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5 Ways To Travel When You Have A Full Time Job

Forget the 9-5


Do you ever feel like you don’t travel as much as you used to? Younger people tend to be cash-poor but time-rich, and able to take advantage of bargain travel options as a result. Busy professionals often don’t have those advantages – but there are ways in which you can combine travel adventures with a steady income.

1. Make short-haul travel work for you.

Holidays don’t always have to be about spending two weeks on a distant continent. A short city-break can be a wonderful way to recharge the batteries and experience something new and different; a two-hour flight will take you to the south of France, the coast of Portugal, the heart of Italy or the Czech Republic. Book yourself a trip from Friday to Sunday and you won’t even have to eat into your holiday allowance; weekend breaks are also an excellent way to travel if you’re self-employed.

2. Use your paid holiday wisely.

If you do a little research in advance, you can make your annual leave go further by combining paid leave with public holidays. Book a day or two off before or after a Bank Holiday weekend, and hey presto – you have five days’ off for the price of two. You’ll need to get your dates booked before the rest of the office notices, though – and that goes double if you know you want to book time off around a popular time like Christmas or Easter.

3. Bolt-on to your business travel.

Business travel isn’t always very interesting– often a business trip will consist of travel between the airport, a conference centre and your hotel room. But if your boss is happy for you to book a couple of days’ holiday at the start or end, you can add pleasure to your business trip and save money on flights. Many companies also offer TOIL or time off in lieu if your trip requires weekend travel, so see if you can cash that in to make the most of your trip. You can also use any frequent flyer miles or hotel rewards points you’ve accrued on business trips to make your next holiday a happier one!

4. Take a sabbatical.

A growing number of companies offer employees the chance to take a sabbatical, or extended period of leave, usually after a given number of years’ service. The length of sabbatical offered varies from company to company, but is usually a good number of weeks. If you’re lucky enough to have a paid sabbatical as part of your employment contract, make sure you give plenty of notice and let your colleagues, manager and HR team know when you’re planning to take a break – they’ll appreciate having time to prepare for your absence.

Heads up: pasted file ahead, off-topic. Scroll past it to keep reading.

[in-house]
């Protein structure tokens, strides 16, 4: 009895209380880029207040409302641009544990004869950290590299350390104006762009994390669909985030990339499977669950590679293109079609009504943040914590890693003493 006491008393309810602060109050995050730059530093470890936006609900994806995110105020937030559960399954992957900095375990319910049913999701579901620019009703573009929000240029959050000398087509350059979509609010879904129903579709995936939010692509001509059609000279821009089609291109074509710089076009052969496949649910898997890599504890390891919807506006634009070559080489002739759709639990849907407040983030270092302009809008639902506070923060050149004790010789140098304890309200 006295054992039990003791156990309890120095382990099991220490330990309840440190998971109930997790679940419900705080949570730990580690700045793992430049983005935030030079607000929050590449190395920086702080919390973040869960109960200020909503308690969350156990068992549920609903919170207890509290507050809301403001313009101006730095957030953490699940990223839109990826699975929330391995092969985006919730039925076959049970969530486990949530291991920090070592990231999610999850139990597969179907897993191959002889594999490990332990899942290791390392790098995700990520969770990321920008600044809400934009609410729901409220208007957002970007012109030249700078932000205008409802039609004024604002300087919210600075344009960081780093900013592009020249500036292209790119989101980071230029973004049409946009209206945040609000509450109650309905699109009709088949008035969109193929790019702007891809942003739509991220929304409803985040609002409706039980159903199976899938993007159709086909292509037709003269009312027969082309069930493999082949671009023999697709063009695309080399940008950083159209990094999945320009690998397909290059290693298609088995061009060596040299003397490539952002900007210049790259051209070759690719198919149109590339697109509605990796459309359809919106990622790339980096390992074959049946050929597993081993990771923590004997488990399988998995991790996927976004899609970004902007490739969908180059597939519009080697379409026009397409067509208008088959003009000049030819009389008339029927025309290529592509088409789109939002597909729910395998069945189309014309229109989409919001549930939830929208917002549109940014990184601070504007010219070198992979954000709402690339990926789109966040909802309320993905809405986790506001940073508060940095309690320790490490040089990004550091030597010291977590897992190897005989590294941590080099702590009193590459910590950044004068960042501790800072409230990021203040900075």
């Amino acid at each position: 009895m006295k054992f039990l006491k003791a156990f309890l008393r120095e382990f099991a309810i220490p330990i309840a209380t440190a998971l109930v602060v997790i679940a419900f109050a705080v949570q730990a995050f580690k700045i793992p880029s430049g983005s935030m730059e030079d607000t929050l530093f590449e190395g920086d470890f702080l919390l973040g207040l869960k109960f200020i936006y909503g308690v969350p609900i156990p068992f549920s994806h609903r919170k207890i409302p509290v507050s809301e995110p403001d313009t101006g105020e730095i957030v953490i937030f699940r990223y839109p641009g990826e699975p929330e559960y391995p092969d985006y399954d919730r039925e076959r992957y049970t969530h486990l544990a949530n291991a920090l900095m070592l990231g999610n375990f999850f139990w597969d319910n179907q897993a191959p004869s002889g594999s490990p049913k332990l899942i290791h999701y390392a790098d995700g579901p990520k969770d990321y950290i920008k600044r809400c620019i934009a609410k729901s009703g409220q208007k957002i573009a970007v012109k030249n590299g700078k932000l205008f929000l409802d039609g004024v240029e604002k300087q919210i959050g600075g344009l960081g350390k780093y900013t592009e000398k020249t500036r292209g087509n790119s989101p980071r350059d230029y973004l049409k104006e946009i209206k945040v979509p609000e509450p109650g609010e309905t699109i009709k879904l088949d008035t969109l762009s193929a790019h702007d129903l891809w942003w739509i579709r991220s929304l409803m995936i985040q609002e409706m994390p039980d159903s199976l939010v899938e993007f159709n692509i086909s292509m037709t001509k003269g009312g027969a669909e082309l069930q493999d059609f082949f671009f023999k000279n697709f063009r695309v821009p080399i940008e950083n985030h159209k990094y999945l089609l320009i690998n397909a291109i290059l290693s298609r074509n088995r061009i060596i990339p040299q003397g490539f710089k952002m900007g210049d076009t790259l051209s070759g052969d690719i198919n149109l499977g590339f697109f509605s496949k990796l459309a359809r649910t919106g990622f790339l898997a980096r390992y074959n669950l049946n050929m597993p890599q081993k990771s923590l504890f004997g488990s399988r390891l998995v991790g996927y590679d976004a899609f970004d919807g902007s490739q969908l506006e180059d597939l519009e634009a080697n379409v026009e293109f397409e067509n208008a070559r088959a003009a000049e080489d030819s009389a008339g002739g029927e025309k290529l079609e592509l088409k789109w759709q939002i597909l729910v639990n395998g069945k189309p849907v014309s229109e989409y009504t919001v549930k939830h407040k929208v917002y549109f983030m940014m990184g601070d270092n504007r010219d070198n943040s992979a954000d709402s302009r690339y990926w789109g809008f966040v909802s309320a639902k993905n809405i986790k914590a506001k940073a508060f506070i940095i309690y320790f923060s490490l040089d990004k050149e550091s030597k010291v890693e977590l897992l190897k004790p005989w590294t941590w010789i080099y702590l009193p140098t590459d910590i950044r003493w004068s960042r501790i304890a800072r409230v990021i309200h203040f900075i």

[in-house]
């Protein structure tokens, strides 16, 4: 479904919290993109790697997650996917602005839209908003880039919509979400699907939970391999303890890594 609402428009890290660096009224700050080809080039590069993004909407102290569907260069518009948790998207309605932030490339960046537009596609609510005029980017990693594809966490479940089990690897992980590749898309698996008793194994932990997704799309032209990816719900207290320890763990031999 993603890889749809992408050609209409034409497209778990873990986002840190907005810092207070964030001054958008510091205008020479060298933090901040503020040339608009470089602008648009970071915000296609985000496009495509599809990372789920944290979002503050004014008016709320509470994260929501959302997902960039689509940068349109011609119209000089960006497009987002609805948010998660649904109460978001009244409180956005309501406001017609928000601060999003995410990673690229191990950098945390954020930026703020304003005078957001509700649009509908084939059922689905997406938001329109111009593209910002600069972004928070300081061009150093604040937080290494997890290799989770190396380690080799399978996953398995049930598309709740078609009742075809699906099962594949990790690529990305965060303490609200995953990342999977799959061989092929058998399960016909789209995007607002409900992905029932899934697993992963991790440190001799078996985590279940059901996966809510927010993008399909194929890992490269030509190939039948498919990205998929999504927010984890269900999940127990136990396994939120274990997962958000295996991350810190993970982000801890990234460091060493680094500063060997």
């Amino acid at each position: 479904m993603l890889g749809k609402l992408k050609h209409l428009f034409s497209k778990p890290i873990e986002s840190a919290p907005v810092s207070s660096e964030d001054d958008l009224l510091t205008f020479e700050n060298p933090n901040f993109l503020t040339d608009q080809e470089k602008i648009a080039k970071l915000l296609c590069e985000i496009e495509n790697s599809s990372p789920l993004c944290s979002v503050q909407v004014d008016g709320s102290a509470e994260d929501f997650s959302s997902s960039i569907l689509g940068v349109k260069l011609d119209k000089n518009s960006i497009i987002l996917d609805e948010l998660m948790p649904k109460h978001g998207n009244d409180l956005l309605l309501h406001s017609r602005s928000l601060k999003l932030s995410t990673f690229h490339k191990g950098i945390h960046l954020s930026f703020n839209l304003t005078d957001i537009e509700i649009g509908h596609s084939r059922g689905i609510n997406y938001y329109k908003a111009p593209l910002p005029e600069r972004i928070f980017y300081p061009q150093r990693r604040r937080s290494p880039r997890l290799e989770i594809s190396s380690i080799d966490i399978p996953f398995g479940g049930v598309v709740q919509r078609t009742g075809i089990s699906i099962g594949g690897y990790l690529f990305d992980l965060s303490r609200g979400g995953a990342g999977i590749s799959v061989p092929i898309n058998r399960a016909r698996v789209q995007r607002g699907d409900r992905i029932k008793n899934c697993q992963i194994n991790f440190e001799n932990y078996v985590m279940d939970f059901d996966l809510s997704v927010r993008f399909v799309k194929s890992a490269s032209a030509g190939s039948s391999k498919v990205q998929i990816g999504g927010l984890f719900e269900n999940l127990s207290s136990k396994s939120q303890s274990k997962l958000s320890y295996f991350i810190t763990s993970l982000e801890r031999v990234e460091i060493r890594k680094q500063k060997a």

Think carefully about how you’d like to use your sabbatical time – will you take a single journey around Asia or the Americas, or will you break up your travel into several shorter trips? Research travel vaccinations and medications too – you don’t want your trip of a lifetime to end with an extended hospital stay.

5. Negotiate unpaid leave.

If you have your heart set on an extended break but are running out of annual leave, speak to your HR manager about taking unpaid leave instead. If you give plenty of notice and make the case for how a break could benefit you professionally, taking unpaid leave can be a way for you to get the time off you need without costing your company money. Some companies even offer employees the option to buy (or sell) extra days of holiday against salary – take this option if your basic holiday package isn’t enough for the trip you’re planning.

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Written by Lise Smith, a former contributor to Lonely Planet's India guidebook - she's seen her fair share of hotel rooms (both grotty and glamorous!). She learned to walk in a hotel corridor in Tunisia, and at the age of three had been on more aeroplanes than buses. Lise writes for a number of local news, technology and arts publications.